First off, let me say that I am not a networking professional; I am an IT generalist with a leaning towards databases/development - it just happens that I find myself supporting a great deal more, including a network that I don’t totally understand.
Right, so the situation is this:
An XP workstation
Another (Win98) machine on the same network, with broadband connection, shared across the network by means of a proxy server program called Jana server 2. A software firewall (Sygate) is also installed. - so this machine has two NICs - one facing the LAN (which has a local IP address to which the workstations point for internet access etc.), the other is connected to the broadband router and is assigned the static IP supplied by our ISP.
I have been asked to set up Remote Desktop on the XP (Pro) workstation, so that it can be accessed from a remote machine (which we’ll assume will also be running XP Pro).
What is the best way to go about doing this?, bearing in mind that:
I only vaguely understand the concept of VPN.
I’m cagey about making major changes to the general setup (such as ditching the whole lot and setting up a Linux server), in case the whole thing comes crashing down.
Cost is an issue; there isn’t much of a budget here, so if we can work with what we have, that would be preferrable.
You need to forward TCP port 3389 from the 98 machine’s external IP address to the XP machine’s internal IP address. I’m not familiar with the Jana software, but look for a Port Forwarding section in its setup. You’ll also need to find a way to permit this service in the Sygate firewall.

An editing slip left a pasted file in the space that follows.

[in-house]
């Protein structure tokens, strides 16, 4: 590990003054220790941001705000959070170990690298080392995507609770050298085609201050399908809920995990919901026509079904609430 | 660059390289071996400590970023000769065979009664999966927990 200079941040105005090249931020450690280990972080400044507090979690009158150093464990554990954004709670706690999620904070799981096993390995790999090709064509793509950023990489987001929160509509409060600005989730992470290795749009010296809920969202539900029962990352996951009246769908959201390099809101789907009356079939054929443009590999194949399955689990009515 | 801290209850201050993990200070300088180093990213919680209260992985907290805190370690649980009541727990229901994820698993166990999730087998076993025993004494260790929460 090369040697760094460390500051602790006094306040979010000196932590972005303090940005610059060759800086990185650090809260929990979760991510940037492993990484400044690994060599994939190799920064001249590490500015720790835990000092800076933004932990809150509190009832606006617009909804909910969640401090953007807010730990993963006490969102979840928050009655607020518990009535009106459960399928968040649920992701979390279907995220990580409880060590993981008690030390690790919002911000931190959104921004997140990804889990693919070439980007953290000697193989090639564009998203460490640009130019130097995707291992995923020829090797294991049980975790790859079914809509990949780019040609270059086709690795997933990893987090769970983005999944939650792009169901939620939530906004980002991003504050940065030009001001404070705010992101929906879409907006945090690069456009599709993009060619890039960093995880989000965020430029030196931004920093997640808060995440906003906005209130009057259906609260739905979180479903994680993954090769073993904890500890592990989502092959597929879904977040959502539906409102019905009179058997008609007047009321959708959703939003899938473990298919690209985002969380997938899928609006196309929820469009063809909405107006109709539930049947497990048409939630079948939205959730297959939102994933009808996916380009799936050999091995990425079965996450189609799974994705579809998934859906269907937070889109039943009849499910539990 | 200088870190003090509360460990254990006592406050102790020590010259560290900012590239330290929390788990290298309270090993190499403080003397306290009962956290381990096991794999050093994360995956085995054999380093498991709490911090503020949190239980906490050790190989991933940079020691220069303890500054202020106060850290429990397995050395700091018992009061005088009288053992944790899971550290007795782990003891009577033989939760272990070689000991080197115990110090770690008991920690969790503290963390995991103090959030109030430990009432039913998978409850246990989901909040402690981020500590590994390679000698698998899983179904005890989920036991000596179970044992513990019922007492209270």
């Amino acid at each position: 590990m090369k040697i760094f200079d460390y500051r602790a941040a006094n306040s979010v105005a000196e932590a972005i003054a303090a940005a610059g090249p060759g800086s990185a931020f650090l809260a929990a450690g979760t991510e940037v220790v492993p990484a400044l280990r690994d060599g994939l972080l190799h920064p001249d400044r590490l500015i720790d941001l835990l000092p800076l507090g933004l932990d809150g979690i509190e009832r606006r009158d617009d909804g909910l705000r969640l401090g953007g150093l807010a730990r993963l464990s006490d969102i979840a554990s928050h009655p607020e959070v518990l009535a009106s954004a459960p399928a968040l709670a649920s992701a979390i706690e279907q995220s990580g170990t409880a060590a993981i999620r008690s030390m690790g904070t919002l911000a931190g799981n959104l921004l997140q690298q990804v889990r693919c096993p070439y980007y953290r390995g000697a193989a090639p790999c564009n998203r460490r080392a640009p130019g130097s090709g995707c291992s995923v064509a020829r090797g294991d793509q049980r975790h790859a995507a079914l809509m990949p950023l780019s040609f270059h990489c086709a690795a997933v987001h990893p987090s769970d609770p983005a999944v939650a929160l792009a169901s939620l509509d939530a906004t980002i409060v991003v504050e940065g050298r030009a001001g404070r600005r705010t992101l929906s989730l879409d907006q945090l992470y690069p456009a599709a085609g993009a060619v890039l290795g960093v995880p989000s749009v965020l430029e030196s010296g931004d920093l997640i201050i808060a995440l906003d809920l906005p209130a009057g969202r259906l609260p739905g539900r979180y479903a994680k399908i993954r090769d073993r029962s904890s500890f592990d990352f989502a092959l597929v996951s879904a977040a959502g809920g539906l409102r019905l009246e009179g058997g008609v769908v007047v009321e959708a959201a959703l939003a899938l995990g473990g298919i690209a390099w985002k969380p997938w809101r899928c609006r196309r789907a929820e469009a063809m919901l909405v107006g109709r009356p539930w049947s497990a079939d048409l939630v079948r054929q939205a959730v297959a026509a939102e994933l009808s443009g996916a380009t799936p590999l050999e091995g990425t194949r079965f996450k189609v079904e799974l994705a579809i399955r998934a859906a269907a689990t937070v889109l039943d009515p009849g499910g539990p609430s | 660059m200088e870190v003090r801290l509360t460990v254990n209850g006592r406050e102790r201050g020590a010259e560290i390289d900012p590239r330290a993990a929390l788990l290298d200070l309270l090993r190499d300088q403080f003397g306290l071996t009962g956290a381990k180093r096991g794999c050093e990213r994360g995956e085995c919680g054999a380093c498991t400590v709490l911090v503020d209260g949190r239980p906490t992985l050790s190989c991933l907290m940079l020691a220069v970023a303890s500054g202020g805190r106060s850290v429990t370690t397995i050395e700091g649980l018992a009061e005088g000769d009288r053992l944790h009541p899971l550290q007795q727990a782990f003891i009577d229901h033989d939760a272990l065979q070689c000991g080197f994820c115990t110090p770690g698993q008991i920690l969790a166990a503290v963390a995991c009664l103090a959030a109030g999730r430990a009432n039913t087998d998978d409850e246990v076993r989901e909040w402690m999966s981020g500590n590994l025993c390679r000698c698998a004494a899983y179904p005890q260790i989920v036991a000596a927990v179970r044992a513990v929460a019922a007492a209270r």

Well, by design you’re making the XP machine vulnerable to being taken over remotely. Anyone with an RDP client will be able to connect to it and try to log in. You can minimize this vulnerability in a number of ways.
You can map a different, obscure outside port on the 98 machine. Any unused port will work as long as it forwards to 3389 on the XP machine. The person connecting will have to type in the IP:port (e.g. 127.57.65.82:8080) in their Remote Desktop Connection window instead of just the IP. This will prevent unsophisticated intrusions, but a port scan will still find it.
If the firewall software allows, you can filter IPs so that only computers in desired ranges can connect to that port. This is probably the best option.
In any event you should set really difficult passwords on any administrator accounts on the XP machine.
My proxy utility doesn’t support port forwarding, so it looks like I have a couple of options (check me on this, please):
Install a port forwarding utility on the proxy server machine.
Install a second NIC in the WinXP machine and patch this directly through to one of the three remaining spare ports on the broadband router and accept the incoming RDP connection here - I’ll have to install a separate firewall just for the XP machine though.
The downside to connecting to the router would be that the XP machine would be outside the office(?) network, so you couldn’t share files and printers and such.
If this is for a small office network, and unless the Win98 machine is doing something special wrt. filtering or access restrictions or whatever, think about shoving the whole lot onto the router. The router already undoubtedly provides DHCP and firewalling in a far more reliable manner than that 98 machine is.
But that might be complicating things beyond your desire to muck with them. My routing and port forwarding needs are met by my Linux box (thought not my printing for some obtuse reason :mad: Grr. Um. Ahem…) so all I can say is you’ll likely find something useful with Google
If it was using a second NIC to connect to the router, it could still be part of the office network on the original NIC, counldn’t it?
AFAIK, the router doesn’t incorporate any kind of worthwhile firewalling (it was provided as part of the broadband package from BT) - the Win98 machine is something of a legacy from when the only available internet connection was via an ISDN dialup, so this machine acts as a proxy for the whole office, as well as a mail server (it actually works quite well).